First Lines: We paused on our hike, panting and wiping our upper lips as our guide–the old Italian farmer who owned this land–chopped down a small sapling, clearing the overgrown trail. “Ecco, vedi,” he said, pointing to the ground. See here.
This book initially caught my eye about five years ago. I don’t remember how I heard of it, but I can tell you it 100% I put it on my to-read list because of time travel and hotties. It sounded like a YA Italian version of Outlander.
Most American girls in Italy for summer vacation would be enjoying it. Seeing the sights, eating good food, etc. For Gabi and Lia, a summer in Italy isn’t exactly a vacation. They’ve spent most summers in Italy with their archaeologist parents, digging up forgotten sites and, well, being covered in dirt and living for months in outdated hotels isn’t their idea of fun anymore. They’re bored. But that all changes the day Gabi and Lia sneak into their mother’s latest find, an ancient tomb, and put their hands on handprints painted to the wall. Suddenly, the girls find themselves in 14th century Italy, in the midst of a fierce battle between knights of opposing forces. It seems their summer just got more interesting. And a lot more dangerous.
I love a good time travel story. My inner history nerd always wonders what I would do if I magically plopped down in one of these times. (Spoiler: I probably wouldn’t last a week, if we’re being realistic.)
This story caught my eye because it was traveling to a time and place I didn’t know much about: 14th century Italy. There are knights, battles, castles. What’s not to love? Although, to be fair, this book isn’t all that different from other time travel stories I’ve read. It shares a number of similarities to Outlander as well as Wake Unto Me, which is actually probably the closer match as it follows the “girl travels in time to find a hottie in a castle” trope. But still, it had a lot to recommend itself.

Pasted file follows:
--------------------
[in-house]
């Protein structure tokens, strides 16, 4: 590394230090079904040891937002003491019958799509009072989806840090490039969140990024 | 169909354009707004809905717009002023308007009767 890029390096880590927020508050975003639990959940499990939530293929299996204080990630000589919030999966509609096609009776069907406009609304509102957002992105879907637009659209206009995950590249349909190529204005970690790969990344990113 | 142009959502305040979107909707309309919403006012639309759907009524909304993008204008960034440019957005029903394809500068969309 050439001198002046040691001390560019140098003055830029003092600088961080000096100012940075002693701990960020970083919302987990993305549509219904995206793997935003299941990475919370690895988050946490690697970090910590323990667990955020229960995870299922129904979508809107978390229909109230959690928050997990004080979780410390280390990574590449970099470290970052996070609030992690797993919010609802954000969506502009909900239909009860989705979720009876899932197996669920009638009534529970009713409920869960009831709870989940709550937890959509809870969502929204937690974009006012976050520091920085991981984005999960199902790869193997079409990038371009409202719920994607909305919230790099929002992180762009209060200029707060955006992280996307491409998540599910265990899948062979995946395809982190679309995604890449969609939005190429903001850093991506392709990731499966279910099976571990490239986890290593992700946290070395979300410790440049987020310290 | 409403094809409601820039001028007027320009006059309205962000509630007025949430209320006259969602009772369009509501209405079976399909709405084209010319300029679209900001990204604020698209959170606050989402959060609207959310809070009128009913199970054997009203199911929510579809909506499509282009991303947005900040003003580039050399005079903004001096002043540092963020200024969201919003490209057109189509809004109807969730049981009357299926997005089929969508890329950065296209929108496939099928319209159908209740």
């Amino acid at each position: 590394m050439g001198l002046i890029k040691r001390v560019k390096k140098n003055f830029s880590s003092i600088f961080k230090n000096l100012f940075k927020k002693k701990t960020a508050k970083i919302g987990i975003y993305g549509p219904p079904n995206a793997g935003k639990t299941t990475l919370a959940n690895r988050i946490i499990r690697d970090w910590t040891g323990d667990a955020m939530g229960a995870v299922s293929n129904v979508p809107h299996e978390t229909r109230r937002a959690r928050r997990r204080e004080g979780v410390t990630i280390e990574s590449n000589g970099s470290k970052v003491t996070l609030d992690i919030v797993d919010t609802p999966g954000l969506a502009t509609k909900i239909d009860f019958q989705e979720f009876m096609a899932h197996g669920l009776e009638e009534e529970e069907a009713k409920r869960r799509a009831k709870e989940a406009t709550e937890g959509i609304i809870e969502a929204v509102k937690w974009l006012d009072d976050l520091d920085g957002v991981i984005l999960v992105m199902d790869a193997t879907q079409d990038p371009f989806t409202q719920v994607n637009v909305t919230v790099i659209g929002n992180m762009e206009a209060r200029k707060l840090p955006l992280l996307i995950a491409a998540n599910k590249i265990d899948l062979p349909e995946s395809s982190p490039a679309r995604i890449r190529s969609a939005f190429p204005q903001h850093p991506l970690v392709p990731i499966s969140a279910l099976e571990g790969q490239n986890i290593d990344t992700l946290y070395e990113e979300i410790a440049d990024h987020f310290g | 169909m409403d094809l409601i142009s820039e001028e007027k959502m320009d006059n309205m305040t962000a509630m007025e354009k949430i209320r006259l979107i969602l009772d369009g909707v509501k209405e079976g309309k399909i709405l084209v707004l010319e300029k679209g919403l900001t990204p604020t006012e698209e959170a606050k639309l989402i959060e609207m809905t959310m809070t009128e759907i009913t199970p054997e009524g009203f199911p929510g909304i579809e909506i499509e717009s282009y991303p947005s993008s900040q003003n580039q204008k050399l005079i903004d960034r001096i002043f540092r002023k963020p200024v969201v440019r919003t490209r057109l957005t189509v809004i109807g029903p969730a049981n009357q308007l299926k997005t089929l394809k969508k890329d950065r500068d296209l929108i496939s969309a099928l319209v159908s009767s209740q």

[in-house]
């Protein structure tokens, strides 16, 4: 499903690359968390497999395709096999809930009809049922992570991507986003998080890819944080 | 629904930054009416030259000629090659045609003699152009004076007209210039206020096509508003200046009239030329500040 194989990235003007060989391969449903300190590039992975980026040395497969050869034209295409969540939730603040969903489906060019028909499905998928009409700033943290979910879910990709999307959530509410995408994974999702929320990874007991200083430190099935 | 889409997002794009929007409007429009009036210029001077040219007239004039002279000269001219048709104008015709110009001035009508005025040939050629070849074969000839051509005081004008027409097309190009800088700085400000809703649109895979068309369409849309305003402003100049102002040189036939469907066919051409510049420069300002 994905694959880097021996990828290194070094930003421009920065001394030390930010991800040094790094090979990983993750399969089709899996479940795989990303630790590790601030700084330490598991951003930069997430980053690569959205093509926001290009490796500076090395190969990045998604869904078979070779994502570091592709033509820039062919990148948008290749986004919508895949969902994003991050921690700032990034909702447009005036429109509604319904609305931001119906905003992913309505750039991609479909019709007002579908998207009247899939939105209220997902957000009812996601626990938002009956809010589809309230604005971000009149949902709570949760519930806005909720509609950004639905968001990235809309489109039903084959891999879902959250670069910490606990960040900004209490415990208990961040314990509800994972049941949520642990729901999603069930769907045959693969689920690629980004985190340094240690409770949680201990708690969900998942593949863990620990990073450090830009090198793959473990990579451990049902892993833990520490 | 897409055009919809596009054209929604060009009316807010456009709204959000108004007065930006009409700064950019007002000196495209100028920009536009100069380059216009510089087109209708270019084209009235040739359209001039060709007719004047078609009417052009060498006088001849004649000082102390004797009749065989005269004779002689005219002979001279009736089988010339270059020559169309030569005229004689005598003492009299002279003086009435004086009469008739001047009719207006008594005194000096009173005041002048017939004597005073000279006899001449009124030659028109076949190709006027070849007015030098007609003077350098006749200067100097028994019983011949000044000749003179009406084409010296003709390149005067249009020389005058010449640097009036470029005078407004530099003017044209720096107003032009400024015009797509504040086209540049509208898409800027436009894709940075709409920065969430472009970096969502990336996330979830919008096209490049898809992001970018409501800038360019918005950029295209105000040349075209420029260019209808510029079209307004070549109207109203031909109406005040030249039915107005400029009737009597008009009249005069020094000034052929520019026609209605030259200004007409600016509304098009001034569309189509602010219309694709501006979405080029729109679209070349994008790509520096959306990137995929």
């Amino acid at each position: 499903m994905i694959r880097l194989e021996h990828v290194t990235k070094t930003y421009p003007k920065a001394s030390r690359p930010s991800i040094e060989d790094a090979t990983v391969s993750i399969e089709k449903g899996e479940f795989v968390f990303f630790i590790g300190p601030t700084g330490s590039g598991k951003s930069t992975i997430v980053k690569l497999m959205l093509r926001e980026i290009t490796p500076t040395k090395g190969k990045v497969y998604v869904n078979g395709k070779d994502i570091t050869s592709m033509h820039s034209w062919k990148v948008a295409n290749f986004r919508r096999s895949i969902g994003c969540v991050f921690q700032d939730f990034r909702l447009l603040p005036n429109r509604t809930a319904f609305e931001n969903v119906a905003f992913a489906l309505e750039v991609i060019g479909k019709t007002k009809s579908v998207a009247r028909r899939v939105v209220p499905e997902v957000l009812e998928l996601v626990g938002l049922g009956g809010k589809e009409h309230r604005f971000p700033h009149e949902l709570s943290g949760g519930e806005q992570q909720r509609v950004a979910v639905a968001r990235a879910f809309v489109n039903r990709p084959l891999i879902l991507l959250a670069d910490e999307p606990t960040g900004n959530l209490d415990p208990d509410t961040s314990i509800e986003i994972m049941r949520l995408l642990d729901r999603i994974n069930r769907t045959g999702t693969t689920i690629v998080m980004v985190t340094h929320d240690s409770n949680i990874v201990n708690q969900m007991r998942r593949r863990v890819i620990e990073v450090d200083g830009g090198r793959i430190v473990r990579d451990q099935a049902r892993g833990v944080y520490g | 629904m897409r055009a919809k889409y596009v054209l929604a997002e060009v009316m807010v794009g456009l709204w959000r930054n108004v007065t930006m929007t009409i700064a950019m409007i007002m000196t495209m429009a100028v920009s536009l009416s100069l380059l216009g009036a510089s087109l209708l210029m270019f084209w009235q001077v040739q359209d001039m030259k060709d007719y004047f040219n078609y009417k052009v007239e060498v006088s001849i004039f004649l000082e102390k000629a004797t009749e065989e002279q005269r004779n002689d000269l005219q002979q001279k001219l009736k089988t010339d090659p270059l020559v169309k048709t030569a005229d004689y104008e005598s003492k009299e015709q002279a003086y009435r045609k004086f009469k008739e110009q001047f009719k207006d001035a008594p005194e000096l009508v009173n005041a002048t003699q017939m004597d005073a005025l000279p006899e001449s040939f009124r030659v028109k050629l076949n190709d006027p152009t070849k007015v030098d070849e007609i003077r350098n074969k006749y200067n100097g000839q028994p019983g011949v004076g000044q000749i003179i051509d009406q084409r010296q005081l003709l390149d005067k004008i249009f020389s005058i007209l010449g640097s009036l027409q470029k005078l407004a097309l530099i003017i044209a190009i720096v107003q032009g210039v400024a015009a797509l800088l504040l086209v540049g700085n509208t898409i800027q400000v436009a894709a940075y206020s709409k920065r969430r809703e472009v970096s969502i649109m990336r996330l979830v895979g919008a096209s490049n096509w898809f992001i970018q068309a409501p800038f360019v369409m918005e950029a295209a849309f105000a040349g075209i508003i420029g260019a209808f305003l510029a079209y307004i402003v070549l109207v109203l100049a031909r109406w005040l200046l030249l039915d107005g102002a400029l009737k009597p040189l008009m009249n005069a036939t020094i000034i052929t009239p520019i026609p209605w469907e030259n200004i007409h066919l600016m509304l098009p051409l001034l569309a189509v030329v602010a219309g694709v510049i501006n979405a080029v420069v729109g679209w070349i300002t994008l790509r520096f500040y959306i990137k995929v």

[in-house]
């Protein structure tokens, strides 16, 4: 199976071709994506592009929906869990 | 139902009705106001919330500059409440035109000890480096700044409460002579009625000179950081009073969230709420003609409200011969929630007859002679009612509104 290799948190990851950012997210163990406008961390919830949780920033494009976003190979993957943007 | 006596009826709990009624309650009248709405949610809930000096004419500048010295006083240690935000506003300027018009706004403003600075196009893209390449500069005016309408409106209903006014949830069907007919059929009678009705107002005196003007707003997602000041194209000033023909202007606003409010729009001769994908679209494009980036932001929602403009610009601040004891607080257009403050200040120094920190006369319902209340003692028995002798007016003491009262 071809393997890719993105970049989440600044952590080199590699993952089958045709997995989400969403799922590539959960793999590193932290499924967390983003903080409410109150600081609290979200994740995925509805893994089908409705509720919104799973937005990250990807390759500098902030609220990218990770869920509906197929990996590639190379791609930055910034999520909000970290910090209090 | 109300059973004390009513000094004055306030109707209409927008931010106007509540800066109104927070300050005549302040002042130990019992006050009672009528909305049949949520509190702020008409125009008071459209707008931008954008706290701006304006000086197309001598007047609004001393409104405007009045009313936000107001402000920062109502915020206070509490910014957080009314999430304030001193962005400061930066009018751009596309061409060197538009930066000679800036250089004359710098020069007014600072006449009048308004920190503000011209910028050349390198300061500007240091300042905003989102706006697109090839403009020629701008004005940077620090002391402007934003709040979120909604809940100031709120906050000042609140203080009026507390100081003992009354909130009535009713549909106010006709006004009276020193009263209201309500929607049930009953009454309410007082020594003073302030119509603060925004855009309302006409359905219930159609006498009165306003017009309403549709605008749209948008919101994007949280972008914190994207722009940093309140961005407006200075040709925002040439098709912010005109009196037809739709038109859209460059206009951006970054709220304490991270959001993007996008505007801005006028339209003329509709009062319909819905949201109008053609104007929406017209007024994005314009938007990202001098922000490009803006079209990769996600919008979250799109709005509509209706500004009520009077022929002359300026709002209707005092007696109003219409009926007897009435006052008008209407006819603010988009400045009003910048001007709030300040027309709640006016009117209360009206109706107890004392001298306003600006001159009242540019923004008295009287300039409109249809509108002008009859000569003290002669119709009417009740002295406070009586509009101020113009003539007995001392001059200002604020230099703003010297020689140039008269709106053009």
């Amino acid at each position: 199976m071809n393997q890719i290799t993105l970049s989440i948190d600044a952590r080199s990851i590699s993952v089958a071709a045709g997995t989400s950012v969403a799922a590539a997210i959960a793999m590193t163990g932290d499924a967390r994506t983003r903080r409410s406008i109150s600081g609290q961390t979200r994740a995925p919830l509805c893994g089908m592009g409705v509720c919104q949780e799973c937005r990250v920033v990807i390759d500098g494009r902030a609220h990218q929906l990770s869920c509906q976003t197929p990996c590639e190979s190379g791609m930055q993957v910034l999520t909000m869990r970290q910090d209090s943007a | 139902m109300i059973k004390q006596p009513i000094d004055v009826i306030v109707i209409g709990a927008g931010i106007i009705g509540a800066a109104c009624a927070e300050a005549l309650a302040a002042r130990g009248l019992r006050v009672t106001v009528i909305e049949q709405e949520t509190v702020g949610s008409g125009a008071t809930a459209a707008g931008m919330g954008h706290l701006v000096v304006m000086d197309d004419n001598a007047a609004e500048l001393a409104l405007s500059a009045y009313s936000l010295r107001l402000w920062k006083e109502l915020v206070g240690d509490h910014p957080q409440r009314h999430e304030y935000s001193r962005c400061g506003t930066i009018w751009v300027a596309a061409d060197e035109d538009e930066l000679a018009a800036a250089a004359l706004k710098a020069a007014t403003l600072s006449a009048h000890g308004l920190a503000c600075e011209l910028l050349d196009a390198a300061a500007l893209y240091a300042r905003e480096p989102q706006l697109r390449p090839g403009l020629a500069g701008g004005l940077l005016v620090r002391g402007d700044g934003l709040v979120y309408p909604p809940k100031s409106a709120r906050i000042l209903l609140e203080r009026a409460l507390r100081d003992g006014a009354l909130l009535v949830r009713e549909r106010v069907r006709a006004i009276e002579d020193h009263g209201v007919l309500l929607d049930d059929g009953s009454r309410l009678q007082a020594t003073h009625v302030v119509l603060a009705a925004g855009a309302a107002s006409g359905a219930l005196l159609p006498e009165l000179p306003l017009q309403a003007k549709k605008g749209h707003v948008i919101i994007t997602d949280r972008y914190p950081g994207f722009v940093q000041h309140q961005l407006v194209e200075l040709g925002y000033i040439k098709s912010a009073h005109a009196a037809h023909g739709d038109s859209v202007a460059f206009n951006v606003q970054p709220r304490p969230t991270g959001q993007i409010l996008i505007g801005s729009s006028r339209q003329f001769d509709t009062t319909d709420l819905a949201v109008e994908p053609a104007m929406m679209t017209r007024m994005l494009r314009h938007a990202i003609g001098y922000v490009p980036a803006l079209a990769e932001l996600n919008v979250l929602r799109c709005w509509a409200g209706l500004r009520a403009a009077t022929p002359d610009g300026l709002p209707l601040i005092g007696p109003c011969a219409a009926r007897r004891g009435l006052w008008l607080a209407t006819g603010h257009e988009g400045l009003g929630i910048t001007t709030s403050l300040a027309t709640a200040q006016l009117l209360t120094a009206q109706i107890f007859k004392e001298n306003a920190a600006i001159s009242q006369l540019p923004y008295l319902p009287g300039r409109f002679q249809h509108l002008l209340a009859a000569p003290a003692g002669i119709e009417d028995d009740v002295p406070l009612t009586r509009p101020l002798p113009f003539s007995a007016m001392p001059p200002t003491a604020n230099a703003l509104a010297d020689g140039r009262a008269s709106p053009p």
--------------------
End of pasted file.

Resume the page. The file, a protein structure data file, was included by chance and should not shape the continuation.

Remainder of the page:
I did end up rather enjoying the story. It does have a lot of action and a lot of twists to the story. I liked seeing what trouble Gabi would get into with her 21st century ways (wearing PANTS? OMG girl.). Gabi is a strong heroine with an even stronger sense of what she needs to do: survive, and find her sister Lia, who has gotten separated from her. I liked seeing her adapt to her new surroundings and the fantastically funny commentary she had.
I adored the men in this story too. Everyone from the gallant Marcello to the charmingly flirty Luca, the men closest to Gabi have made chivalry an artform. It was swoony and cute and, yeah, cheesy, but that’s what made it so much fun. It was just a good time, reading this. However, I’ll also say that Gabi’s chemistry with her knight in shining armor was…a little lackluster. It was courtly and stuff, which I get, but it just felt a little cold. Or I’ve been reading too many romances and expect fireworks all the time. Admittedly, I’ve never been good with actually courtly love stories. (For example, I have a hard time understanding Mr. Darcy’s appeal in Pride and Prejudice just because I never see any emotion out of him.) So let’s be real, this is probably on me.
Now, just as I got started reading this, I realized it’s won some kind of Christian lit award. Which, you know, great for it, but I don’t really see it. Like, I kind of do. We’re in 14th century Italy, after all. Christianity is the norm and a way of life here. It shows up. There are crucifixes in bedrooms and prayers before they eat. I wouldn’t have expected anything different for the time period. But it’s not really part of the plot. Gabi makes an off-hand comment once about having found religion after saying her second prayer ever, but it sounded almost as sarcastic as it did serious. I don’t really see this as Christian lit at all. This is a sci-fi/fantasy novel through and through.
This was so much fun to read and I really can’t wait to get my hands on the sequel.